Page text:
The author of the embarrassing “Letter to Iran” that was signed by 47 Republican Senators and quickly became a laughingstock the world over, says that Obama is wrong to deal with Iran until the country dismantles all of their nuclear weapons. That could be a problem because Iran doesn’t actually have any nuclear weapons to disarm.
While appearing on MSNBC’s “Morning Joe,” Sen. Tom Cotton (R) defended what many are calling a potentially illegal, possibly treasonous, definitely factually wrong letter meant for the leaders of Iran that had urged the foreign government to ignore any dealings with President Obama and suggested that Congress would kill any treaty they might agree upon sight unseen. Pressed to offer any kind of alternative short of war that would please Cotton and his ilk, the senator said that anything less than total “disarmament” of Iran’s nuclear program, including the dismantling of Iran’s “nuclear weapons” would be unacceptable.
When asked what an acceptable deal would look like to him, Cotton answered “complete nuclear disarmament by Iran.”
“They can simply disarm their nuclear weapons program and allow complete intrusive inspections,” Cotton said.
MSNBC’s hosts pressed Cotton on the idea of complete disarmament, arguing that Iran would never agree to those terms.
“I think we have to have a credible threat of military force on the table but the real alternative … to a bad deal is a better deal,” Cotton said. “With more sanctions, with confronting Iran, with only giving them the choice that would completely disarm their nuclear weapons [program].”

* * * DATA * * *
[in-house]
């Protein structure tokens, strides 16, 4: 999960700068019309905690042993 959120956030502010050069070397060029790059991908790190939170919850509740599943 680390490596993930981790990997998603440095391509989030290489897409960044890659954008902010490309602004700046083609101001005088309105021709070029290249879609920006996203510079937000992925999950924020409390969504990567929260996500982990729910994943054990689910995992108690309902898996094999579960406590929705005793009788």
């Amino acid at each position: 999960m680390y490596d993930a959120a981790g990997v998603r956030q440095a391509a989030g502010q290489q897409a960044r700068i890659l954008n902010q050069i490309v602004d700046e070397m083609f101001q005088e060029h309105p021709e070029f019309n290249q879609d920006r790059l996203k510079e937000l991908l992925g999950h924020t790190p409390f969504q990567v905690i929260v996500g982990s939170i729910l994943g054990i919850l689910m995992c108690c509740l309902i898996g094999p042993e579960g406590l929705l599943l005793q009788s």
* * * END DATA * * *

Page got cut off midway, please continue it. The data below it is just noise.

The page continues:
Cotton must have been getting his information from Israeli Prime Minister Benjamin Netanyahu (he says as much in the interview) and not, say, U.S. intelligence or even common sense, because almost no one outside of Netanyahu’s own head believes Iran is anywhere near completing an actual nuclear weapon. But then again, Netanyahu has been predicting Iran is on the verge of getting a nuclear weapon for two decades. It may indeed be an ambition of the Iranian government to one day manufacture its own nuclear warheads, but there is no evidence to suggest that day is today.
Making Cotton’s proposal even more absurd is his reliance on the kind of hardline approach Republicans have enacted as U.S. policy for years – and Iran’s nuclear program (as measured in number of centrifuges) has only swelled. It’s clear that giving Iran the cold shoulder has not only not worked, but actually made things worse. Negotiating may require a bit of pride swallowing, but it cannot be less effective than the standing policy of isolation and sanctions because that policy has been an absolute trainwreck.
Cotton told MSNBC that the Republican strategy was two-fold: More sanctions (which haven’t worked) and confrontation (i.e. war with Iran). Neither of which seem like realistic options.
The impression Cotton is giving is that his letter, which he probably envisioned as a masterstroke of Obama-bashing, has resulted in a PR disaster. It’s an effort to come up with a plausible reason for writing what Vice President Joe Biden aptly summed up as a mind bogglingly unconventional and ugly piece of theater, noting:
“In thirty-six years in the United States Senate, I cannot recall another instance in which Senators wrote directly to advise another country — much less a longtime foreign adversary — that the President does not have the constitutional authority to reach a meaningful understanding with them. This letter sends a highly misleading signal to friend and foe alike that that our Commander-in-Chief cannot deliver on America’s commitments — a message that is as false as it is dangerous.”
In the mad dash to ratchet up the attack on Obama, Republicans may have finally discovered that there is a limit to what Americans will tolerate. No amount of blustering about Iran is going to make what they did any more excusable.
Feature image via Gage Skidmore/Flickr